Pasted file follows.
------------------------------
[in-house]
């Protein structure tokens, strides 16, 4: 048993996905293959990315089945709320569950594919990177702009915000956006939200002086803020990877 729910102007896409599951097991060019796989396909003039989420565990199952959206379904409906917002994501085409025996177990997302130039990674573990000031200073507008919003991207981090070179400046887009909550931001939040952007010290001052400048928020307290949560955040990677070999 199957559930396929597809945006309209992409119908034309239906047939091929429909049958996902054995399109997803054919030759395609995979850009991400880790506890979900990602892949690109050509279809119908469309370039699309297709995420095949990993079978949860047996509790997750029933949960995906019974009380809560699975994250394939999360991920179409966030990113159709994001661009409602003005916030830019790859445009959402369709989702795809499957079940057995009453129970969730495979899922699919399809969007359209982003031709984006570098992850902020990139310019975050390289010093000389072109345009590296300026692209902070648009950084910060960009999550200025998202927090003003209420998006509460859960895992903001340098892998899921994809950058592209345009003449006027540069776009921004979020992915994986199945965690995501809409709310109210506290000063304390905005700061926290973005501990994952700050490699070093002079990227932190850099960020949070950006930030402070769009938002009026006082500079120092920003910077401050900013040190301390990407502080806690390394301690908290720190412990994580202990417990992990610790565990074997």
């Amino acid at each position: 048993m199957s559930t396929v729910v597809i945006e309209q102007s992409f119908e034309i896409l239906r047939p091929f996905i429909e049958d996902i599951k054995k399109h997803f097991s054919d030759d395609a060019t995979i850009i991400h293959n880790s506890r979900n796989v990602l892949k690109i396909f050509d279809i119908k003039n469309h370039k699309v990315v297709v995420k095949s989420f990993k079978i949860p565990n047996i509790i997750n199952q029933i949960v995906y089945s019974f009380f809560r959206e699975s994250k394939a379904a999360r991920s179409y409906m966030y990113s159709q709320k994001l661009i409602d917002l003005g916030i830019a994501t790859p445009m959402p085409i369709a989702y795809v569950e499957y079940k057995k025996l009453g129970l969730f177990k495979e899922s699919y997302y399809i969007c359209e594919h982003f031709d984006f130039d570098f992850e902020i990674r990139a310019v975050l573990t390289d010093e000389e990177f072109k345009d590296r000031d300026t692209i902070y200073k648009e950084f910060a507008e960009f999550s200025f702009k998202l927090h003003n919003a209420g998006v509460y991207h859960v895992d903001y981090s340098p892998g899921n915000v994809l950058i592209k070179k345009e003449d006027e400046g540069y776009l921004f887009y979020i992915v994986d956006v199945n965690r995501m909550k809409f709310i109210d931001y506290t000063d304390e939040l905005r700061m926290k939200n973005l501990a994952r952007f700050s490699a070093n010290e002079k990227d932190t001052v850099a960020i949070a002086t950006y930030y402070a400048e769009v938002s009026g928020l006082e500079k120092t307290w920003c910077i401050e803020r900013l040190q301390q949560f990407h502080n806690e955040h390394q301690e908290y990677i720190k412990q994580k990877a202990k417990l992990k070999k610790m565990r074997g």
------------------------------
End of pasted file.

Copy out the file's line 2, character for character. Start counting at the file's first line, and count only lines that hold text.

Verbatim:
């Protein structure tokens, strides 16, 4: 048993996905293959990315089945709320569950594919990177702009915000956006939200002086803020990877 729910102007896409599951097991060019796989396909003039989420565990199952959206379904409906917002994501085409025996177990997302130039990674573990000031200073507008919003991207981090070179400046887009909550931001939040952007010290001052400048928020307290949560955040990677070999 199957559930396929597809945006309209992409119908034309239906047939091929429909049958996902054995399109997803054919030759395609995979850009991400880790506890979900990602892949690109050509279809119908469309370039699309297709995420095949990993079978949860047996509790997750029933949960995906019974009380809560699975994250394939999360991920179409966030990113159709994001661009409602003005916030830019790859445009959402369709989702795809499957079940057995009453129970969730495979899922699919399809969007359209982003031709984006570098992850902020990139310019975050390289010093000389072109345009590296300026692209902070648009950084910060960009999550200025998202927090003003209420998006509460859960895992903001340098892998899921994809950058592209345009003449006027540069776009921004979020992915994986199945965690995501809409709310109210506290000063304390905005700061926290973005501990994952700050490699070093002079990227932190850099960020949070950006930030402070769009938002009026006082500079120092920003910077401050900013040190301390990407502080806690390394301690908290720190412990994580202990417990992990610790565990074997």